Features Of Urbanization

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Compare and contrast the main characteristics of the urbanization process in the First and Third World Introduction Observing the expansion of cities, development of central business district as the core of a city and huge population migrating into more-developed urban area, we can deduce that we have been under the influence of urbanization. Urbanization—known as the major trend after the 18th century’s Industrial Revolution— basically refers to the rise in proportion of the total population living in urban areas (Pacione, Michael, 2009). Under globalization, boundaries of countries being blurrier, the process of urbanization seems to be inevitable, whilst proceeding differently in First and Third World countries. And so, in this essay,…show more content…
in the pre-industrial period, there are over 80% of the population living in rural areas(E J Hobsbawm, 1999). With the advent of the revolution in the 18th century, small-scale economic activities and agriculture industry was transited into intense manufacturing industrial processes, restructuring the body of the society. Starting in Britain, thanks to the improvement of farming technology like irrigation system and invention of stem train etc., there was a surplus in domestic farm production, which then led to commercialization of agricultural industry. (history.com: industrial revolution) Besides, the transportation network became accessible, hence facilitating people’s travel from rural areas to the city to sell their crops and find other jobs with higher salaries. That then led to the influx of rural citizens to the more developed urban areas, resulting in urbanization in form of the rural-to-urban migration. It is noted that the London city has expanded, from the population of 2 million in 1840 surging to 5 million in 1880 (E J Hobsbawm, 1999), and the industrialization hence urbanization in the western European countries gradually spread to North America and the third world countries. This best exemplify the correlation, that the 18th century Industrial Revolution acted as a vital pushing force, leading the world towards urbanization. However, to be specific, there was already an apparent difference between First Worlds and Third Worlds at…show more content…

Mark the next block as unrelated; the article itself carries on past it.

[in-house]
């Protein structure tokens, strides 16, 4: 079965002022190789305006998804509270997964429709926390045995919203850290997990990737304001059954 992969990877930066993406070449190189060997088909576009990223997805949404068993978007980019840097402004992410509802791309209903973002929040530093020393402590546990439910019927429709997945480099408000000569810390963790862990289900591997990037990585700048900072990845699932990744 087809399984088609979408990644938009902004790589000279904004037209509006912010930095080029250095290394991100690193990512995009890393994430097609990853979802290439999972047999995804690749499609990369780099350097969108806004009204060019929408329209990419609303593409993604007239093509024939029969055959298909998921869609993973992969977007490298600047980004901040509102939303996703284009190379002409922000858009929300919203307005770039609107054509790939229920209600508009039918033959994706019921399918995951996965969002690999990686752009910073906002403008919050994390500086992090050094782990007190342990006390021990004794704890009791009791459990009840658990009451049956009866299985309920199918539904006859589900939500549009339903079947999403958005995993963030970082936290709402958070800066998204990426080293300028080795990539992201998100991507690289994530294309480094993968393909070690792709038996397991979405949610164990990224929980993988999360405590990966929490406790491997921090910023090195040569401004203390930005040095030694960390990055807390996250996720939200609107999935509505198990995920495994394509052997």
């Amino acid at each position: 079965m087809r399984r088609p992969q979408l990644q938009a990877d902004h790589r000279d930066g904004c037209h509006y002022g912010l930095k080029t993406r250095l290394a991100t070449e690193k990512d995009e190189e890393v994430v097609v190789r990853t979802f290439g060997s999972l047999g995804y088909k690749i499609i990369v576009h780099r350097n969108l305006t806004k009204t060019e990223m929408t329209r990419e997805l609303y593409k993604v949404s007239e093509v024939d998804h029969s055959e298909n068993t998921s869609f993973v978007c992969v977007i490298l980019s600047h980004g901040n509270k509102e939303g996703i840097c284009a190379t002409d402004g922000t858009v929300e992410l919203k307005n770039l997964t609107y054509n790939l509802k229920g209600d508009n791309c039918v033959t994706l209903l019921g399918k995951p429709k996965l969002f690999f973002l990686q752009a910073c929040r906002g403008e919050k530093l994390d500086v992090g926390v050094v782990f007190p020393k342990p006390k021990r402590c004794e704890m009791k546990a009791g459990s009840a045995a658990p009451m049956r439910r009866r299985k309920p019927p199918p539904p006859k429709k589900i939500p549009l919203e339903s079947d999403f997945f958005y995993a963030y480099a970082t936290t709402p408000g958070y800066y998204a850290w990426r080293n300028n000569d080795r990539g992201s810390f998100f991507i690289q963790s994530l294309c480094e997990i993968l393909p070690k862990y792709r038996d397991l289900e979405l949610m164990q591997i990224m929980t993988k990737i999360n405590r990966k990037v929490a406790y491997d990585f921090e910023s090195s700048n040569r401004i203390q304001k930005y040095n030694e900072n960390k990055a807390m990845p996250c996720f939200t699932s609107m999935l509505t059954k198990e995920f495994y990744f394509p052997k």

2 and railroads of northern Britain, starting of the hustle and bustle industrialization. Industrialization also required infinite manpower. The enclosure movement, in which affluent landlords bought out small farms and forced those people out of their livelihood, provided steady supply of workers. As a result, together with the more accessible transportation, masses of people moved to the industrial cities to find jobs, causing the major shift in Britain’s population, as well as accelerating economic growth go First World Countries between 1750 and 2000 (fig 2), labelling the embarkation and development of

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